Why You Shouldn't Be Leading Worship: Aaron Slaten

This week, Aaron Slaten discusses how our hearts as worship leaders might be rendering the work we do ineffective before it even begins: 

I want to throw this out there. Can the competitive heart of a worship leader show a lack of trust and confidence in the God who gave you gifts to lead people? I believe some worship leaders should not be leading people in musical worship. This isn’t suggesting that worship leaders should be without sin, because that can only be asked of Jesus, who completely and utterly delivers. What I am saying is that some guys and gals can sing some and then someone asked them to lead songs at church, which resulted in that person getting better at singing and playing. It seems intuitive that those people would be given more and more opportunities to lead worship, especially when they make up a significant portion of the talent within their congregation, but does the ability to sing and play necessarily permit those with the talent to lead people in musical worship? I believe the heart of a worship leader can and does outweigh their talent when they attempt to pastor people through song.

Here are four reasons you shouldn’t lead musical worship. (Note: I am only speaking about the main worship leader. We certainly would prefer that the whole band would be congruent in these areas, but the hard truth is that the main worship leader will have the most responsibility, and rightly feel the most scrutiny.)

1. You are not worshipping the God you’re singing about.

2. You care more about how your music sounds than you do about pastoring people with music.

3. You do not prepare

4. When you walk off the stage you are a different person.

These four root issues are indicative of a deep-rooted need to find identity somewhere other than in who God is. 

When you do not worship the God you are singing about, it is impossible to lead people into a genuine time of worship.  I am not saying perfection is required or even desired. I am saying that if YOU do not feel like Jesus is YOUR great rescuer then your attempts to play the part of a worshipper will ultimately fall short.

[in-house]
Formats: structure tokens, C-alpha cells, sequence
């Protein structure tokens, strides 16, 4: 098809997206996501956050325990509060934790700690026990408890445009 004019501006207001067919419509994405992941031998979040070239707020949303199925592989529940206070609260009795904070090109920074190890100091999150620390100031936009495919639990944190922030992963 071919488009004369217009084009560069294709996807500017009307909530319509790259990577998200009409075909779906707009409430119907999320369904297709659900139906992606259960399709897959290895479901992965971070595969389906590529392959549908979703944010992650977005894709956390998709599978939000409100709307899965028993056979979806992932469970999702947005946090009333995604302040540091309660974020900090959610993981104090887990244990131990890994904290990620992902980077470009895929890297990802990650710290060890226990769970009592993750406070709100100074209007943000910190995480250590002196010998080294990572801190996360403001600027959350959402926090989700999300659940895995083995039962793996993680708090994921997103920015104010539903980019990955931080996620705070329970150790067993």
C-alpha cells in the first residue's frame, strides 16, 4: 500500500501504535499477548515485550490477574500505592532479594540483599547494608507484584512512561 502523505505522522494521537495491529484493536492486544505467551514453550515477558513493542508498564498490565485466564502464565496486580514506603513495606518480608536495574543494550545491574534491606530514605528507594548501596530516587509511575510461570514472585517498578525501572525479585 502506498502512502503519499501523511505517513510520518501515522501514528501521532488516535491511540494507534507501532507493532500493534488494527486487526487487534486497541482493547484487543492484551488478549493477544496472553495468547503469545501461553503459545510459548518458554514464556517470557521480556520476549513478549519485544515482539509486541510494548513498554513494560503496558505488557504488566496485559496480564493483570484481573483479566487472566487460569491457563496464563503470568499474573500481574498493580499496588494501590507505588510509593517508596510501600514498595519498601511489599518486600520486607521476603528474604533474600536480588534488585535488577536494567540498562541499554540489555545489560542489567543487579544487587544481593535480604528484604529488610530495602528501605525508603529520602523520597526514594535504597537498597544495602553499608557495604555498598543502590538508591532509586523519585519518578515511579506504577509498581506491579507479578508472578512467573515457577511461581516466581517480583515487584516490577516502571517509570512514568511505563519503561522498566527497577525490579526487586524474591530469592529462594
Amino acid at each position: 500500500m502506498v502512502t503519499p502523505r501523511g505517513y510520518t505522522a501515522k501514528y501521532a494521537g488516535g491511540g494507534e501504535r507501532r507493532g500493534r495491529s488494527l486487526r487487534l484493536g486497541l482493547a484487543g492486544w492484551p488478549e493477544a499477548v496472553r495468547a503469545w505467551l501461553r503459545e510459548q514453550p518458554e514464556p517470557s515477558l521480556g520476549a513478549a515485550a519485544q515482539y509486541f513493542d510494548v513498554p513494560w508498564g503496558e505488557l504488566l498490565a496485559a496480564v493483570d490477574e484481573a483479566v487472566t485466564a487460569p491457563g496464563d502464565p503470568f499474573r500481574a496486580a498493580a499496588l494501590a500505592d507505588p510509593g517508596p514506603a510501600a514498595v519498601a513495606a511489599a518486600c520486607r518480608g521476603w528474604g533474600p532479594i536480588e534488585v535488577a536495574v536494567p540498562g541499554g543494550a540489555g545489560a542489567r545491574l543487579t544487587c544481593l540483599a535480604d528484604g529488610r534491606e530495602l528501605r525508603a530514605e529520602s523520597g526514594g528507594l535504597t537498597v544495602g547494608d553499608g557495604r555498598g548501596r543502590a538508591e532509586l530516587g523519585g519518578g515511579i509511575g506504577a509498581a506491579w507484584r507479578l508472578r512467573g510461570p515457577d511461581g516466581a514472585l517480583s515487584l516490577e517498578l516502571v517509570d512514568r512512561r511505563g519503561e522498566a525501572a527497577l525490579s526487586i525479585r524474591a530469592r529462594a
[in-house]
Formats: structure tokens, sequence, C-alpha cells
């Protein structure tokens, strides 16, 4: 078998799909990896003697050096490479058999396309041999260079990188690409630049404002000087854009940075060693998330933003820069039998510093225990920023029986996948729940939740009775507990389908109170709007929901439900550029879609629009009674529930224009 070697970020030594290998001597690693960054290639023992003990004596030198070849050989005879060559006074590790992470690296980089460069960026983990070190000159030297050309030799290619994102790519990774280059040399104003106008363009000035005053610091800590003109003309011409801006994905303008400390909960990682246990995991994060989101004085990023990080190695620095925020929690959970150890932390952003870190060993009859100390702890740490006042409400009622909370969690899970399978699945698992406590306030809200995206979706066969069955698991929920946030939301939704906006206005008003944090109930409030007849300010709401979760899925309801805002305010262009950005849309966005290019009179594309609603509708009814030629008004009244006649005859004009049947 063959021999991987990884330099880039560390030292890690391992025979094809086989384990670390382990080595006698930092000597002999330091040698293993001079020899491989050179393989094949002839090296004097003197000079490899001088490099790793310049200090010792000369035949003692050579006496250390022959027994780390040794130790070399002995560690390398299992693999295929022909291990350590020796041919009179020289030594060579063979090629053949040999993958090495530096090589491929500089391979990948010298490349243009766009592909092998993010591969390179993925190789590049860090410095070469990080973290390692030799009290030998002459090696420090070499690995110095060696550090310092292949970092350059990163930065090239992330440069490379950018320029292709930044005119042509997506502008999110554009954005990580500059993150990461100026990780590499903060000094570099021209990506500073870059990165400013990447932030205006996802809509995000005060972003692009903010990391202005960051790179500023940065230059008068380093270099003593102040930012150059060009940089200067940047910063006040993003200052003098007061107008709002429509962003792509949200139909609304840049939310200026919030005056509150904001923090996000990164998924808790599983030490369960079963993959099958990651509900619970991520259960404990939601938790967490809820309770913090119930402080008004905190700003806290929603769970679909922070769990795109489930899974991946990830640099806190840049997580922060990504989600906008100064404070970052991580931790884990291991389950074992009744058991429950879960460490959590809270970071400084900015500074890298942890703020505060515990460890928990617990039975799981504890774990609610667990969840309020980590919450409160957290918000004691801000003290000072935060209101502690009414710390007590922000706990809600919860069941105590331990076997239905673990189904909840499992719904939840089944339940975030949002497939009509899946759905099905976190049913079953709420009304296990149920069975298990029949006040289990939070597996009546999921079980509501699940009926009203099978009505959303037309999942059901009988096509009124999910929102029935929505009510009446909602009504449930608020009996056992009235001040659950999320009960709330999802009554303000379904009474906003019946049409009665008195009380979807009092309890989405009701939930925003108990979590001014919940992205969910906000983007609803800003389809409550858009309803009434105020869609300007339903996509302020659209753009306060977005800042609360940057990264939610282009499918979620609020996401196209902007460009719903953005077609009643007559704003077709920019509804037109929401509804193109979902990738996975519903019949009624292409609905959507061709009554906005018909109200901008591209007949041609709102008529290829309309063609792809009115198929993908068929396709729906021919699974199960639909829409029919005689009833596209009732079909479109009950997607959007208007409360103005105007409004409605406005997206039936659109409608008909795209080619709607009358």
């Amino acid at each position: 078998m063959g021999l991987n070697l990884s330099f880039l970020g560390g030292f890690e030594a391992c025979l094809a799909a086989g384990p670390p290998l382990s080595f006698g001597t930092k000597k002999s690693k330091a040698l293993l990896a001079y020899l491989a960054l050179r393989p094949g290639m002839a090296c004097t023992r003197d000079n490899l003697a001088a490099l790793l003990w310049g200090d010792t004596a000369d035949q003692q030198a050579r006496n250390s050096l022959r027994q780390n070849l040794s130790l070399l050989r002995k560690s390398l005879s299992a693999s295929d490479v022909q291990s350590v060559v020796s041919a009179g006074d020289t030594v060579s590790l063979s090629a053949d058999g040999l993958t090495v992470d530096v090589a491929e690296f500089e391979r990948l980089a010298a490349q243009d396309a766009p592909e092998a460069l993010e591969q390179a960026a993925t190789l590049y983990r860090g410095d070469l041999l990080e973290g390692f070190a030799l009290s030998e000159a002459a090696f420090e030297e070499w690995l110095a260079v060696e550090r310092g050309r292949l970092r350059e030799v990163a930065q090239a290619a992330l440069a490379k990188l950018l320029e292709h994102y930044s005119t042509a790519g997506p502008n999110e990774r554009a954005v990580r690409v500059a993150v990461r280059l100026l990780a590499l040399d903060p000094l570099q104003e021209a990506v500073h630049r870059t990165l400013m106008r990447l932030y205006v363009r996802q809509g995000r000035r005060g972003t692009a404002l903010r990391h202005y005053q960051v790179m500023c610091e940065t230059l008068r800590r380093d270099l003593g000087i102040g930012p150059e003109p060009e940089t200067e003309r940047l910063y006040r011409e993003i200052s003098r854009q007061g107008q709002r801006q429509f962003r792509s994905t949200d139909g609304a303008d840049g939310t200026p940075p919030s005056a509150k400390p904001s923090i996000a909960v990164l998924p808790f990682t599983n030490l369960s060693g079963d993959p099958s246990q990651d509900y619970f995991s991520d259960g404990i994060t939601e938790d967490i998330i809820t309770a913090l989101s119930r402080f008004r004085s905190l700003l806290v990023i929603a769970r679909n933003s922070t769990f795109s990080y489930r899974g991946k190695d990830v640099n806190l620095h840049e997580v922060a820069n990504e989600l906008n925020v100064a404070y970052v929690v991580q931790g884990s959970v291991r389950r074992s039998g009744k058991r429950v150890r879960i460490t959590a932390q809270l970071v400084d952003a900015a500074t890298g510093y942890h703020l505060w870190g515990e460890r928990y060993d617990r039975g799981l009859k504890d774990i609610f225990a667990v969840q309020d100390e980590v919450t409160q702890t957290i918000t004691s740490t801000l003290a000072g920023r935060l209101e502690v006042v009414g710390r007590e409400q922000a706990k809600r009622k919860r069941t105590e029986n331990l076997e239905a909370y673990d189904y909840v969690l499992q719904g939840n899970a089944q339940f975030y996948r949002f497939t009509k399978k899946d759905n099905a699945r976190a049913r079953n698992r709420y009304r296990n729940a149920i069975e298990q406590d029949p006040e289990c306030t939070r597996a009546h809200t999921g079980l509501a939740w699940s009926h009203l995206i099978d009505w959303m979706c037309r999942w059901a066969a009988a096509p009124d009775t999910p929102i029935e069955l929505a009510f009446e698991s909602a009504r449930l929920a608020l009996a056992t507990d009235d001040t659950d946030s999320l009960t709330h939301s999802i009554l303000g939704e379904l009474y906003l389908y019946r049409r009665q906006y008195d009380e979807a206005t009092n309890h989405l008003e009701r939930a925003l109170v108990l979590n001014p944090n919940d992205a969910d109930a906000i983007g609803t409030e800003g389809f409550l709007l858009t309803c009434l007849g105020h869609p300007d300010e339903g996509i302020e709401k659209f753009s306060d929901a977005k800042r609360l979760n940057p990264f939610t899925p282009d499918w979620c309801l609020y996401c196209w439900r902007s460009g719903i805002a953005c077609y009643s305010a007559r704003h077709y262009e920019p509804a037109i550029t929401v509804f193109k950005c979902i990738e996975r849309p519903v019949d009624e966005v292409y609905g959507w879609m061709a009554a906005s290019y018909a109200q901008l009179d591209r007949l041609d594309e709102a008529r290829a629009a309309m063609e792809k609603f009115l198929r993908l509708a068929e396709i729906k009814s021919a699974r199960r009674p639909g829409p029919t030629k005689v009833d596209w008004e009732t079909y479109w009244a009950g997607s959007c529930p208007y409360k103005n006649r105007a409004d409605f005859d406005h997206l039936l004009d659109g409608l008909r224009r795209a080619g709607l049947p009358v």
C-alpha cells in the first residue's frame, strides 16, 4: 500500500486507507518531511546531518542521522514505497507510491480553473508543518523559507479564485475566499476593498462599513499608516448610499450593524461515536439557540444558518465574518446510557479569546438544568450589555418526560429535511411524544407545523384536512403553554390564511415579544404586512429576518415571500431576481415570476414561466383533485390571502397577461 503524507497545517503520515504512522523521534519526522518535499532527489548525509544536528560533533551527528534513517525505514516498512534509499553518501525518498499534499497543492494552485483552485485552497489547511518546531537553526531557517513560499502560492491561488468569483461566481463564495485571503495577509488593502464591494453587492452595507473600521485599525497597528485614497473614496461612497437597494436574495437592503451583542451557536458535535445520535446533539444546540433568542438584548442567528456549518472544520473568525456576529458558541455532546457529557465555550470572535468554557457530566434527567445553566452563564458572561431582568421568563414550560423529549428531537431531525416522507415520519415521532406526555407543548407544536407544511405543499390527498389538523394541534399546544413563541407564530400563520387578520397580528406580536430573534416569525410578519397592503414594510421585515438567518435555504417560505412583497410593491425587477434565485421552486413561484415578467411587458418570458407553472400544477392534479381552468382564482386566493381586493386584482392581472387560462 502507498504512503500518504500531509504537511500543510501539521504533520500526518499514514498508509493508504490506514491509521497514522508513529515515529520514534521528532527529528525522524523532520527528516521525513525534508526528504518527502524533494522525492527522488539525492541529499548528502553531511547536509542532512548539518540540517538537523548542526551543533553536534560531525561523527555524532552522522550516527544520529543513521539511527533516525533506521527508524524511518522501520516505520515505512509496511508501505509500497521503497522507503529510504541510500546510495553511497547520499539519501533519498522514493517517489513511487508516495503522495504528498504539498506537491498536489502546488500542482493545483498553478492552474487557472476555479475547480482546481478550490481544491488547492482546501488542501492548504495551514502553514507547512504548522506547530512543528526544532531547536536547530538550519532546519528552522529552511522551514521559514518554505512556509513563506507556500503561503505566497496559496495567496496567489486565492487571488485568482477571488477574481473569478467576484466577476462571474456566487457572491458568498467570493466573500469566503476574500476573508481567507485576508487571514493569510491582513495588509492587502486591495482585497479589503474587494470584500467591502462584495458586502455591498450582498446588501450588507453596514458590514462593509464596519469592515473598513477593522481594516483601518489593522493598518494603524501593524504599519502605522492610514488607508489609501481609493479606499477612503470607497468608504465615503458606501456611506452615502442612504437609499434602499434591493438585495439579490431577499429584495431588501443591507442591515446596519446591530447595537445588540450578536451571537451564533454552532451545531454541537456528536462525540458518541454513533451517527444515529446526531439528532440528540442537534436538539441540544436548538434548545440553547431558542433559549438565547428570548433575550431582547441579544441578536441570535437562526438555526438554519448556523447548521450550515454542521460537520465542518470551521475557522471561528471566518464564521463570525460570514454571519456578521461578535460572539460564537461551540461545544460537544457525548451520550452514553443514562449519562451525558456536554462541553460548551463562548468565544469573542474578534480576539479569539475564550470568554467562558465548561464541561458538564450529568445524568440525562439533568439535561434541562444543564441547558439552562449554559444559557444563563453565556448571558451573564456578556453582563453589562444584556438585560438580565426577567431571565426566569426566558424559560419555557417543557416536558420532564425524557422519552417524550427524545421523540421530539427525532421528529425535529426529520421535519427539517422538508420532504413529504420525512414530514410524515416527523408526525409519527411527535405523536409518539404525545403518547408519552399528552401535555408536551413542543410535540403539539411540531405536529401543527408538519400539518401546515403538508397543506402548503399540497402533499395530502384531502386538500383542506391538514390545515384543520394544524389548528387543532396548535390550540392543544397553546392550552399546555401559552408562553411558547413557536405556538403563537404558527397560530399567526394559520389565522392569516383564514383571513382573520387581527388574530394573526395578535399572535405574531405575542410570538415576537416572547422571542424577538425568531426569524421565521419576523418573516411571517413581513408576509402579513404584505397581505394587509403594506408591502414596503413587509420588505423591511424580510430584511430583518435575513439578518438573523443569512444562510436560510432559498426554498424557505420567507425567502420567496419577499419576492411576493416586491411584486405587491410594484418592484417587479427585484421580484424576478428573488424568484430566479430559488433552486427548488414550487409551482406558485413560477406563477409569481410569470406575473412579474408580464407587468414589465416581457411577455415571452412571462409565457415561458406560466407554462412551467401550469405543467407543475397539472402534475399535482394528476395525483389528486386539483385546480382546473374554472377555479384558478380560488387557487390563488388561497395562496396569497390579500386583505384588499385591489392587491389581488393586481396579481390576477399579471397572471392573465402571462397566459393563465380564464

When you care more about the music than pastoring people, your standard is someone on a recording or at a conference. The majority of worship leaders you know work really hard. We all know who Chris Tomlin is, but writing a few good songs would never result in the kind of success he’s been privileged to experience if it isn’t coupled with an equal amount of hard work. We should all strive to work hard and to be excellent in the creation of the art of music, but when you start focusing your efforts around sounding like someone else, or “as good” as someone else, you no longer point people to the hero of your songs, because your music becomes more about whether or not your skills are sufficient and less about the hope and peace we find in Jesus’ eternal sufficiency as savior, priest, and king.  

When you do not prepare, you can be perceived as lazy and artificial. Again, we tend compare ourselves to people that hustle, because hustle really is admirable. However, when we become frustrated with the effort involved in working hard, we can fall into the trap of venting our legitimate frustration by illegitimately hating on hard workers, when those same frustrations should remind us that our work is valuable. You prepare to honor God, honor the music you are playing and to honor the people you are leading. Our “spontaneity” is often no more than laziness, and our criticism of successful worship musicians is often a ill-formed way to express how our pride can sometimes be hurt when we realize how many people are out there that are better than we are at our job.

When you walk off the stage, and you are a different person, it is a clear indicator that you are a performer and not a lead worshiper. Now, I get that introverts can exist on a stage differently than they are in groups or interpersonally, which is completely understandable. What I am referring to is the person who looks like a “super Christian” on stage and acts like a jerk off stage. A great example is our relationship with sound techs. Often, musicians tend to be overly expectant and critical of sound guys, because we falsely attribute the times when we don’t sound the way we want to a deficiency on their part and not our own. Most sound guys have experienced some pretty abusive relationships with musicians, so it’s important for us to be polite, patient, and incredibly grateful, thankful, and understanding. Otherwise, we’re simply hypocrites, singing about grace, mercy, and love and practicing impatience, harshness, and pride.

Our hearts become competitive when the “win” in our leading becomes something other than making Jesus un-ignorable. We strive to be creative, and we want to push ourselves, but the real win is singing songs that help us see more of Jesus. The only thing that will allow you to celebrate with other leaders is when you are not the hero of the story. It is impossible to celebrate Jesus as the hero of all of our stories when in your heart, the only hero is yourself. 

-Aaron